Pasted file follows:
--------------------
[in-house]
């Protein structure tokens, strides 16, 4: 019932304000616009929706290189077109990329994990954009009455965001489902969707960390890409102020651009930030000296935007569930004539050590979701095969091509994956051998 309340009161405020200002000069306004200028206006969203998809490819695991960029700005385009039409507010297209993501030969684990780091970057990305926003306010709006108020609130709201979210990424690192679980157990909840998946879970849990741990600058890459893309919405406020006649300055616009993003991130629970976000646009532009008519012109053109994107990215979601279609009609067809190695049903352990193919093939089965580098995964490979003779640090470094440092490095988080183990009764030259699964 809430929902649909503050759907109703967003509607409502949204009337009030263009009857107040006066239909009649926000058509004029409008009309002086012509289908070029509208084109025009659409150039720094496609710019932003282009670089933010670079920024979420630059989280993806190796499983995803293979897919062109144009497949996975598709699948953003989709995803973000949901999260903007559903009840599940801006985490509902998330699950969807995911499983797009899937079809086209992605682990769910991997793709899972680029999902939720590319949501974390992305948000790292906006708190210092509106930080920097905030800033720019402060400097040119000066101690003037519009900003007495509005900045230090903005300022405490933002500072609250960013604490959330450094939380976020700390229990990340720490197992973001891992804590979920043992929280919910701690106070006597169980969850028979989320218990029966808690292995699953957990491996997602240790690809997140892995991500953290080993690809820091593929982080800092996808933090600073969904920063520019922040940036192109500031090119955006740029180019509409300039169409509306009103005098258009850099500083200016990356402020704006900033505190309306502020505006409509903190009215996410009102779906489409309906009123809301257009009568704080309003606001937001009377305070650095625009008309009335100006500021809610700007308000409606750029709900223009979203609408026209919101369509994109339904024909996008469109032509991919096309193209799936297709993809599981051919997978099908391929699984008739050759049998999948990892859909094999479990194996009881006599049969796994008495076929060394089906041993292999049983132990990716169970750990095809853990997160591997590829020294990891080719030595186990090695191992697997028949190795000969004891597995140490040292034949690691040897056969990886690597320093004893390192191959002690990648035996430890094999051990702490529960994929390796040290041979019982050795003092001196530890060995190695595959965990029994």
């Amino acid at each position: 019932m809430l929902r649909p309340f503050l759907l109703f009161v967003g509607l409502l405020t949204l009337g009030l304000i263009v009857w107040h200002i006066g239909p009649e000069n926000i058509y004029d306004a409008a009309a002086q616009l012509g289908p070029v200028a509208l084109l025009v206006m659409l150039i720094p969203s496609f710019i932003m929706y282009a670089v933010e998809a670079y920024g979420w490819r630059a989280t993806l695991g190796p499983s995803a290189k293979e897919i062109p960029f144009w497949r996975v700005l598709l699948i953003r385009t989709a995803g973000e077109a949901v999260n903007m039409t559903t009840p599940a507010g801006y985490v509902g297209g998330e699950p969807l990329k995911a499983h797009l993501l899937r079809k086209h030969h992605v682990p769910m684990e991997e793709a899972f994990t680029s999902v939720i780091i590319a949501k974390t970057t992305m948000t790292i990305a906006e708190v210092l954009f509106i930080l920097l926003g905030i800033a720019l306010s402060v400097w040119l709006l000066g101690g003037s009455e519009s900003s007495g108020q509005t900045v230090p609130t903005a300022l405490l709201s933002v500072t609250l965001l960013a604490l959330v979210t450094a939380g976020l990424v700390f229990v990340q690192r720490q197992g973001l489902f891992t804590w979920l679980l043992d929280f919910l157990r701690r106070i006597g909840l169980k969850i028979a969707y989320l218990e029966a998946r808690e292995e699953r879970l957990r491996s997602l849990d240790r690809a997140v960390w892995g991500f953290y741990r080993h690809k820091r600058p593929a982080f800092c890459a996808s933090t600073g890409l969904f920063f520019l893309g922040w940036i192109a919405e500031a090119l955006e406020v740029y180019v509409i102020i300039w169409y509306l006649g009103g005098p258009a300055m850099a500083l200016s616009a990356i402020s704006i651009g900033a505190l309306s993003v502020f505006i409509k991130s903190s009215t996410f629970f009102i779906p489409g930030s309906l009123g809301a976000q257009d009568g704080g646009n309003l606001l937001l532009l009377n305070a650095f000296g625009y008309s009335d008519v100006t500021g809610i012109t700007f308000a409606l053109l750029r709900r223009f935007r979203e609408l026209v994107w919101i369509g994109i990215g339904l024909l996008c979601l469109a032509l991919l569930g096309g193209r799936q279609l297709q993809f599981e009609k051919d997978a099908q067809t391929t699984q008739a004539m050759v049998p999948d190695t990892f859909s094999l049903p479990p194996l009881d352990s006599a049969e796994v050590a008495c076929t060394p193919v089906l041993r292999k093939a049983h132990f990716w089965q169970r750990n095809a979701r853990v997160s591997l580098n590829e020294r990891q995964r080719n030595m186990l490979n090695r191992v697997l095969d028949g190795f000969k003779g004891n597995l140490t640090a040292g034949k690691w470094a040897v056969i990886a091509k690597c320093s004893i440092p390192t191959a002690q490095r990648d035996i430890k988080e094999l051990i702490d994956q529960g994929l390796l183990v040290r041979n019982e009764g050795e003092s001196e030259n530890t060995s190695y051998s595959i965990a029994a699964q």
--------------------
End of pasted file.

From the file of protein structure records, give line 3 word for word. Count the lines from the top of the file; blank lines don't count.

């Amino acid at each position: 019932m809430l929902r649909p309340f503050l759907l109703f009161v967003g509607l409502l405020t949204l009337g009030l304000i263009v009857w107040h200002i006066g239909p009649e000069n926000i058509y004029d306004a409008a009309a002086q616009l012509g289908p070029v200028a509208l084109l025009v206006m659409l150039i720094p969203s496609f710019i932003m929706y282009a670089v933010e998809a670079y920024g979420w490819r630059a989280t993806l695991g190796p499983s995803a290189k293979e897919i062109p960029f144009w497949r996975v700005l598709l699948i953003r385009t989709a995803g973000e077109a949901v999260n903007m039409t559903t009840p599940a507010g801006y985490v509902g297209g998330e699950p969807l990329k995911a499983h797009l993501l899937r079809k086209h030969h992605v682990p769910m684990e991997e793709a899972f994990t680029s999902v939720i780091i590319a949501k974390t970057t992305m948000t790292i990305a906006e708190v210092l954009f509106i930080l920097l926003g905030i800033a720019l306010s402060v400097w040119l709006l000066g101690g003037s009455e519009s900003s007495g108020q509005t900045v230090p609130t903005a300022l405490l709201s933002v500072t609250l965001l960013a604490l959330v979210t450094a939380g976020l990424v700390f229990v990340q690192r720490q197992g973001l489902f891992t804590w979920l679980l043992d929280f919910l157990r701690r106070i006597g909840l169980k969850i028979a969707y989320l218990e029966a998946r808690e292995e699953r879970l957990r491996s997602l849990d240790r690809a997140v960390w892995g991500f953290y741990r080993h690809k820091r600058p593929a982080f800092c890459a996808s933090t600073g890409l969904f920063f520019l893309g922040w940036i192109a919405e500031a090119l955006e406020v740029y180019v509409i102020i300039w169409y509306l006649g009103g005098p258009a300055m850099a500083l200016s616009a990356i402020s704006i651009g900033a505190l309306s993003v502020f505006i409509k991130s903190s009215t996410f629970f009102i779906p489409g930030s309906l009123g809301a976000q257009d009568g704080g646009n309003l606001l937001l532009l009377n305070a650095f000296g625009y008309s009335d008519v100006t500021g809610i012109t700007f308000a409606l053109l750029r709900r223009f935007r979203e609408l026209v994107w919101i369509g994109i990215g339904l024909l996008c979601l469109a032509l991919l569930g096309g193209r799936q279609l297709q993809f599981e009609k051919d997978a099908q067809t391929t699984q008739a004539m050759v049998p999948d190695t990892f859909s094999l049903p479990p194996l009881d352990s006599a049969e796994v050590a008495c076929t060394p193919v089906l041993r292999k093939a049983h132990f990716w089965q169970r750990n095809a979701r853990v997160s591997l580098n590829e020294r990891q995964r080719n030595m186990l490979n090695r191992v697997l095969d028949g190795f000969k003779g004891n597995l140490t640090a040292g034949k690691w470094a040897v056969i990886a091509k690597c320093s004893i440092p390192t191959a002690q490095r990648d035996i430890k988080e094999l051990i702490d994956q529960g994929l390796l183990v040290r041979n019982e009764g050795e003092s001196e030259n530890t060995s190695y051998s595959i965990a029994a699964q």